The next one was an orphan who had become a powerful man through raw intelligence, physical prowess, and sponsorship by other powerful men.  He was not conventionally educated and was very much attracted to my thinking.  He was also an athlete, which is a dimension I do not have, but he needed to talk and I listened for years.  In the end I’d had enough.

Admiring a minister who kept me at arm’s length gave me the idea that maybe I’d also had enough of being a second and should be a primary.  Thus seminary, which I had thought would be full of admirable men.  Not.  I was adrift, except for platonically loving Richard Stern, the novelist.  We exchanged notes until his death.  

And that’s the way it was except that when I served a congregation there were always one or two guys, usually late in middle age, who would want to talk.  They had existential questions — not religion in terms of the church — and since I’d given the issues a lot of thought and had some education, I could say things that helped.  But they didn’t give me the protection that a “second” feels as narcissistic payoff.  And the other women resented it, so a bit of cloaking was necessary.

I had a similar but more distant relationship with a tribal academic who traveled for fund-raising to help restore Blackfeet language.  We’d cross paths, spend an hour talking fast in pursuit of some issue, so that his female collaborator, laughing, called us the “two philosophers.”  He has died.

Occasional scholars and traders visiting the rez interact with me, but the young women want to sleep with Indians and the men are looking for better accommodations than what I can offer.  If I offered it.  I’m an hour from Glacier Park, which is not obvious on a map.  The nice ones take me out to dinner at the excellent local restaurant.  Anyway, I spend at least a half-day writing now and that isn’t helpful to others. I resent losing any time.  Once in a while someone will visit to consult my Blackfeet library.  I don’t loan books out.  The other archives have not been organized enough to use and won’t be anytime soon.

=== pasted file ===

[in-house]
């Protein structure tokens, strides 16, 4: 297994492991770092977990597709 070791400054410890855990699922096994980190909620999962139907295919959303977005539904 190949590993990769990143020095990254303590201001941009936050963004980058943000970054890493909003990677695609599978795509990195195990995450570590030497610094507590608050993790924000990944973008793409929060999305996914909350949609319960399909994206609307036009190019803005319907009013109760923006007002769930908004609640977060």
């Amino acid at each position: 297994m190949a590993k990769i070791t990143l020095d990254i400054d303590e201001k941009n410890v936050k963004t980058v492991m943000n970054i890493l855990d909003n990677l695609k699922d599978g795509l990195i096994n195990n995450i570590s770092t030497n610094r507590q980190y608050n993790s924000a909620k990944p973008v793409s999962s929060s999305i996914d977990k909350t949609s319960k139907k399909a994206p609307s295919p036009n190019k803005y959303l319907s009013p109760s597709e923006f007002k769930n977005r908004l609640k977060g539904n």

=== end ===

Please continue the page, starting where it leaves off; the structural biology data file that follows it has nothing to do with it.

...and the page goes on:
There seem to be two kinds of “gay” men, those who build their cultural world around other desirable men in a heterosexual gender way, excluding women entirely; and those who like some women and accept them as sisters or even, to some degree, nurturing mothers, though then their guard is usually up since that can be volcanic.  Still, this second category is a good source of friendship.  Those among them who are skilled at the arts — painters, writers, dancers, actors — often handle emotion and intimacy at a level far beyond “ordinary” people.  I am vulnerable to them.  Sometimes they are vulnerable to me.  It’s scary.

One friendship has been powerfully transformative.  The trouble is that there’s not much time left.  That’s the trouble with “old.”

So what does all this mean?  Combined with the jobs I've had over the years, it mostly means I know a great deal about things most women don't consider and I have strong sympathy for various male points of view.  I consider that an advantage in a male hegemony, but not enough to make me put much energy into some kinds of feminism, neither militant  competition nor imitation maleness.

No comments: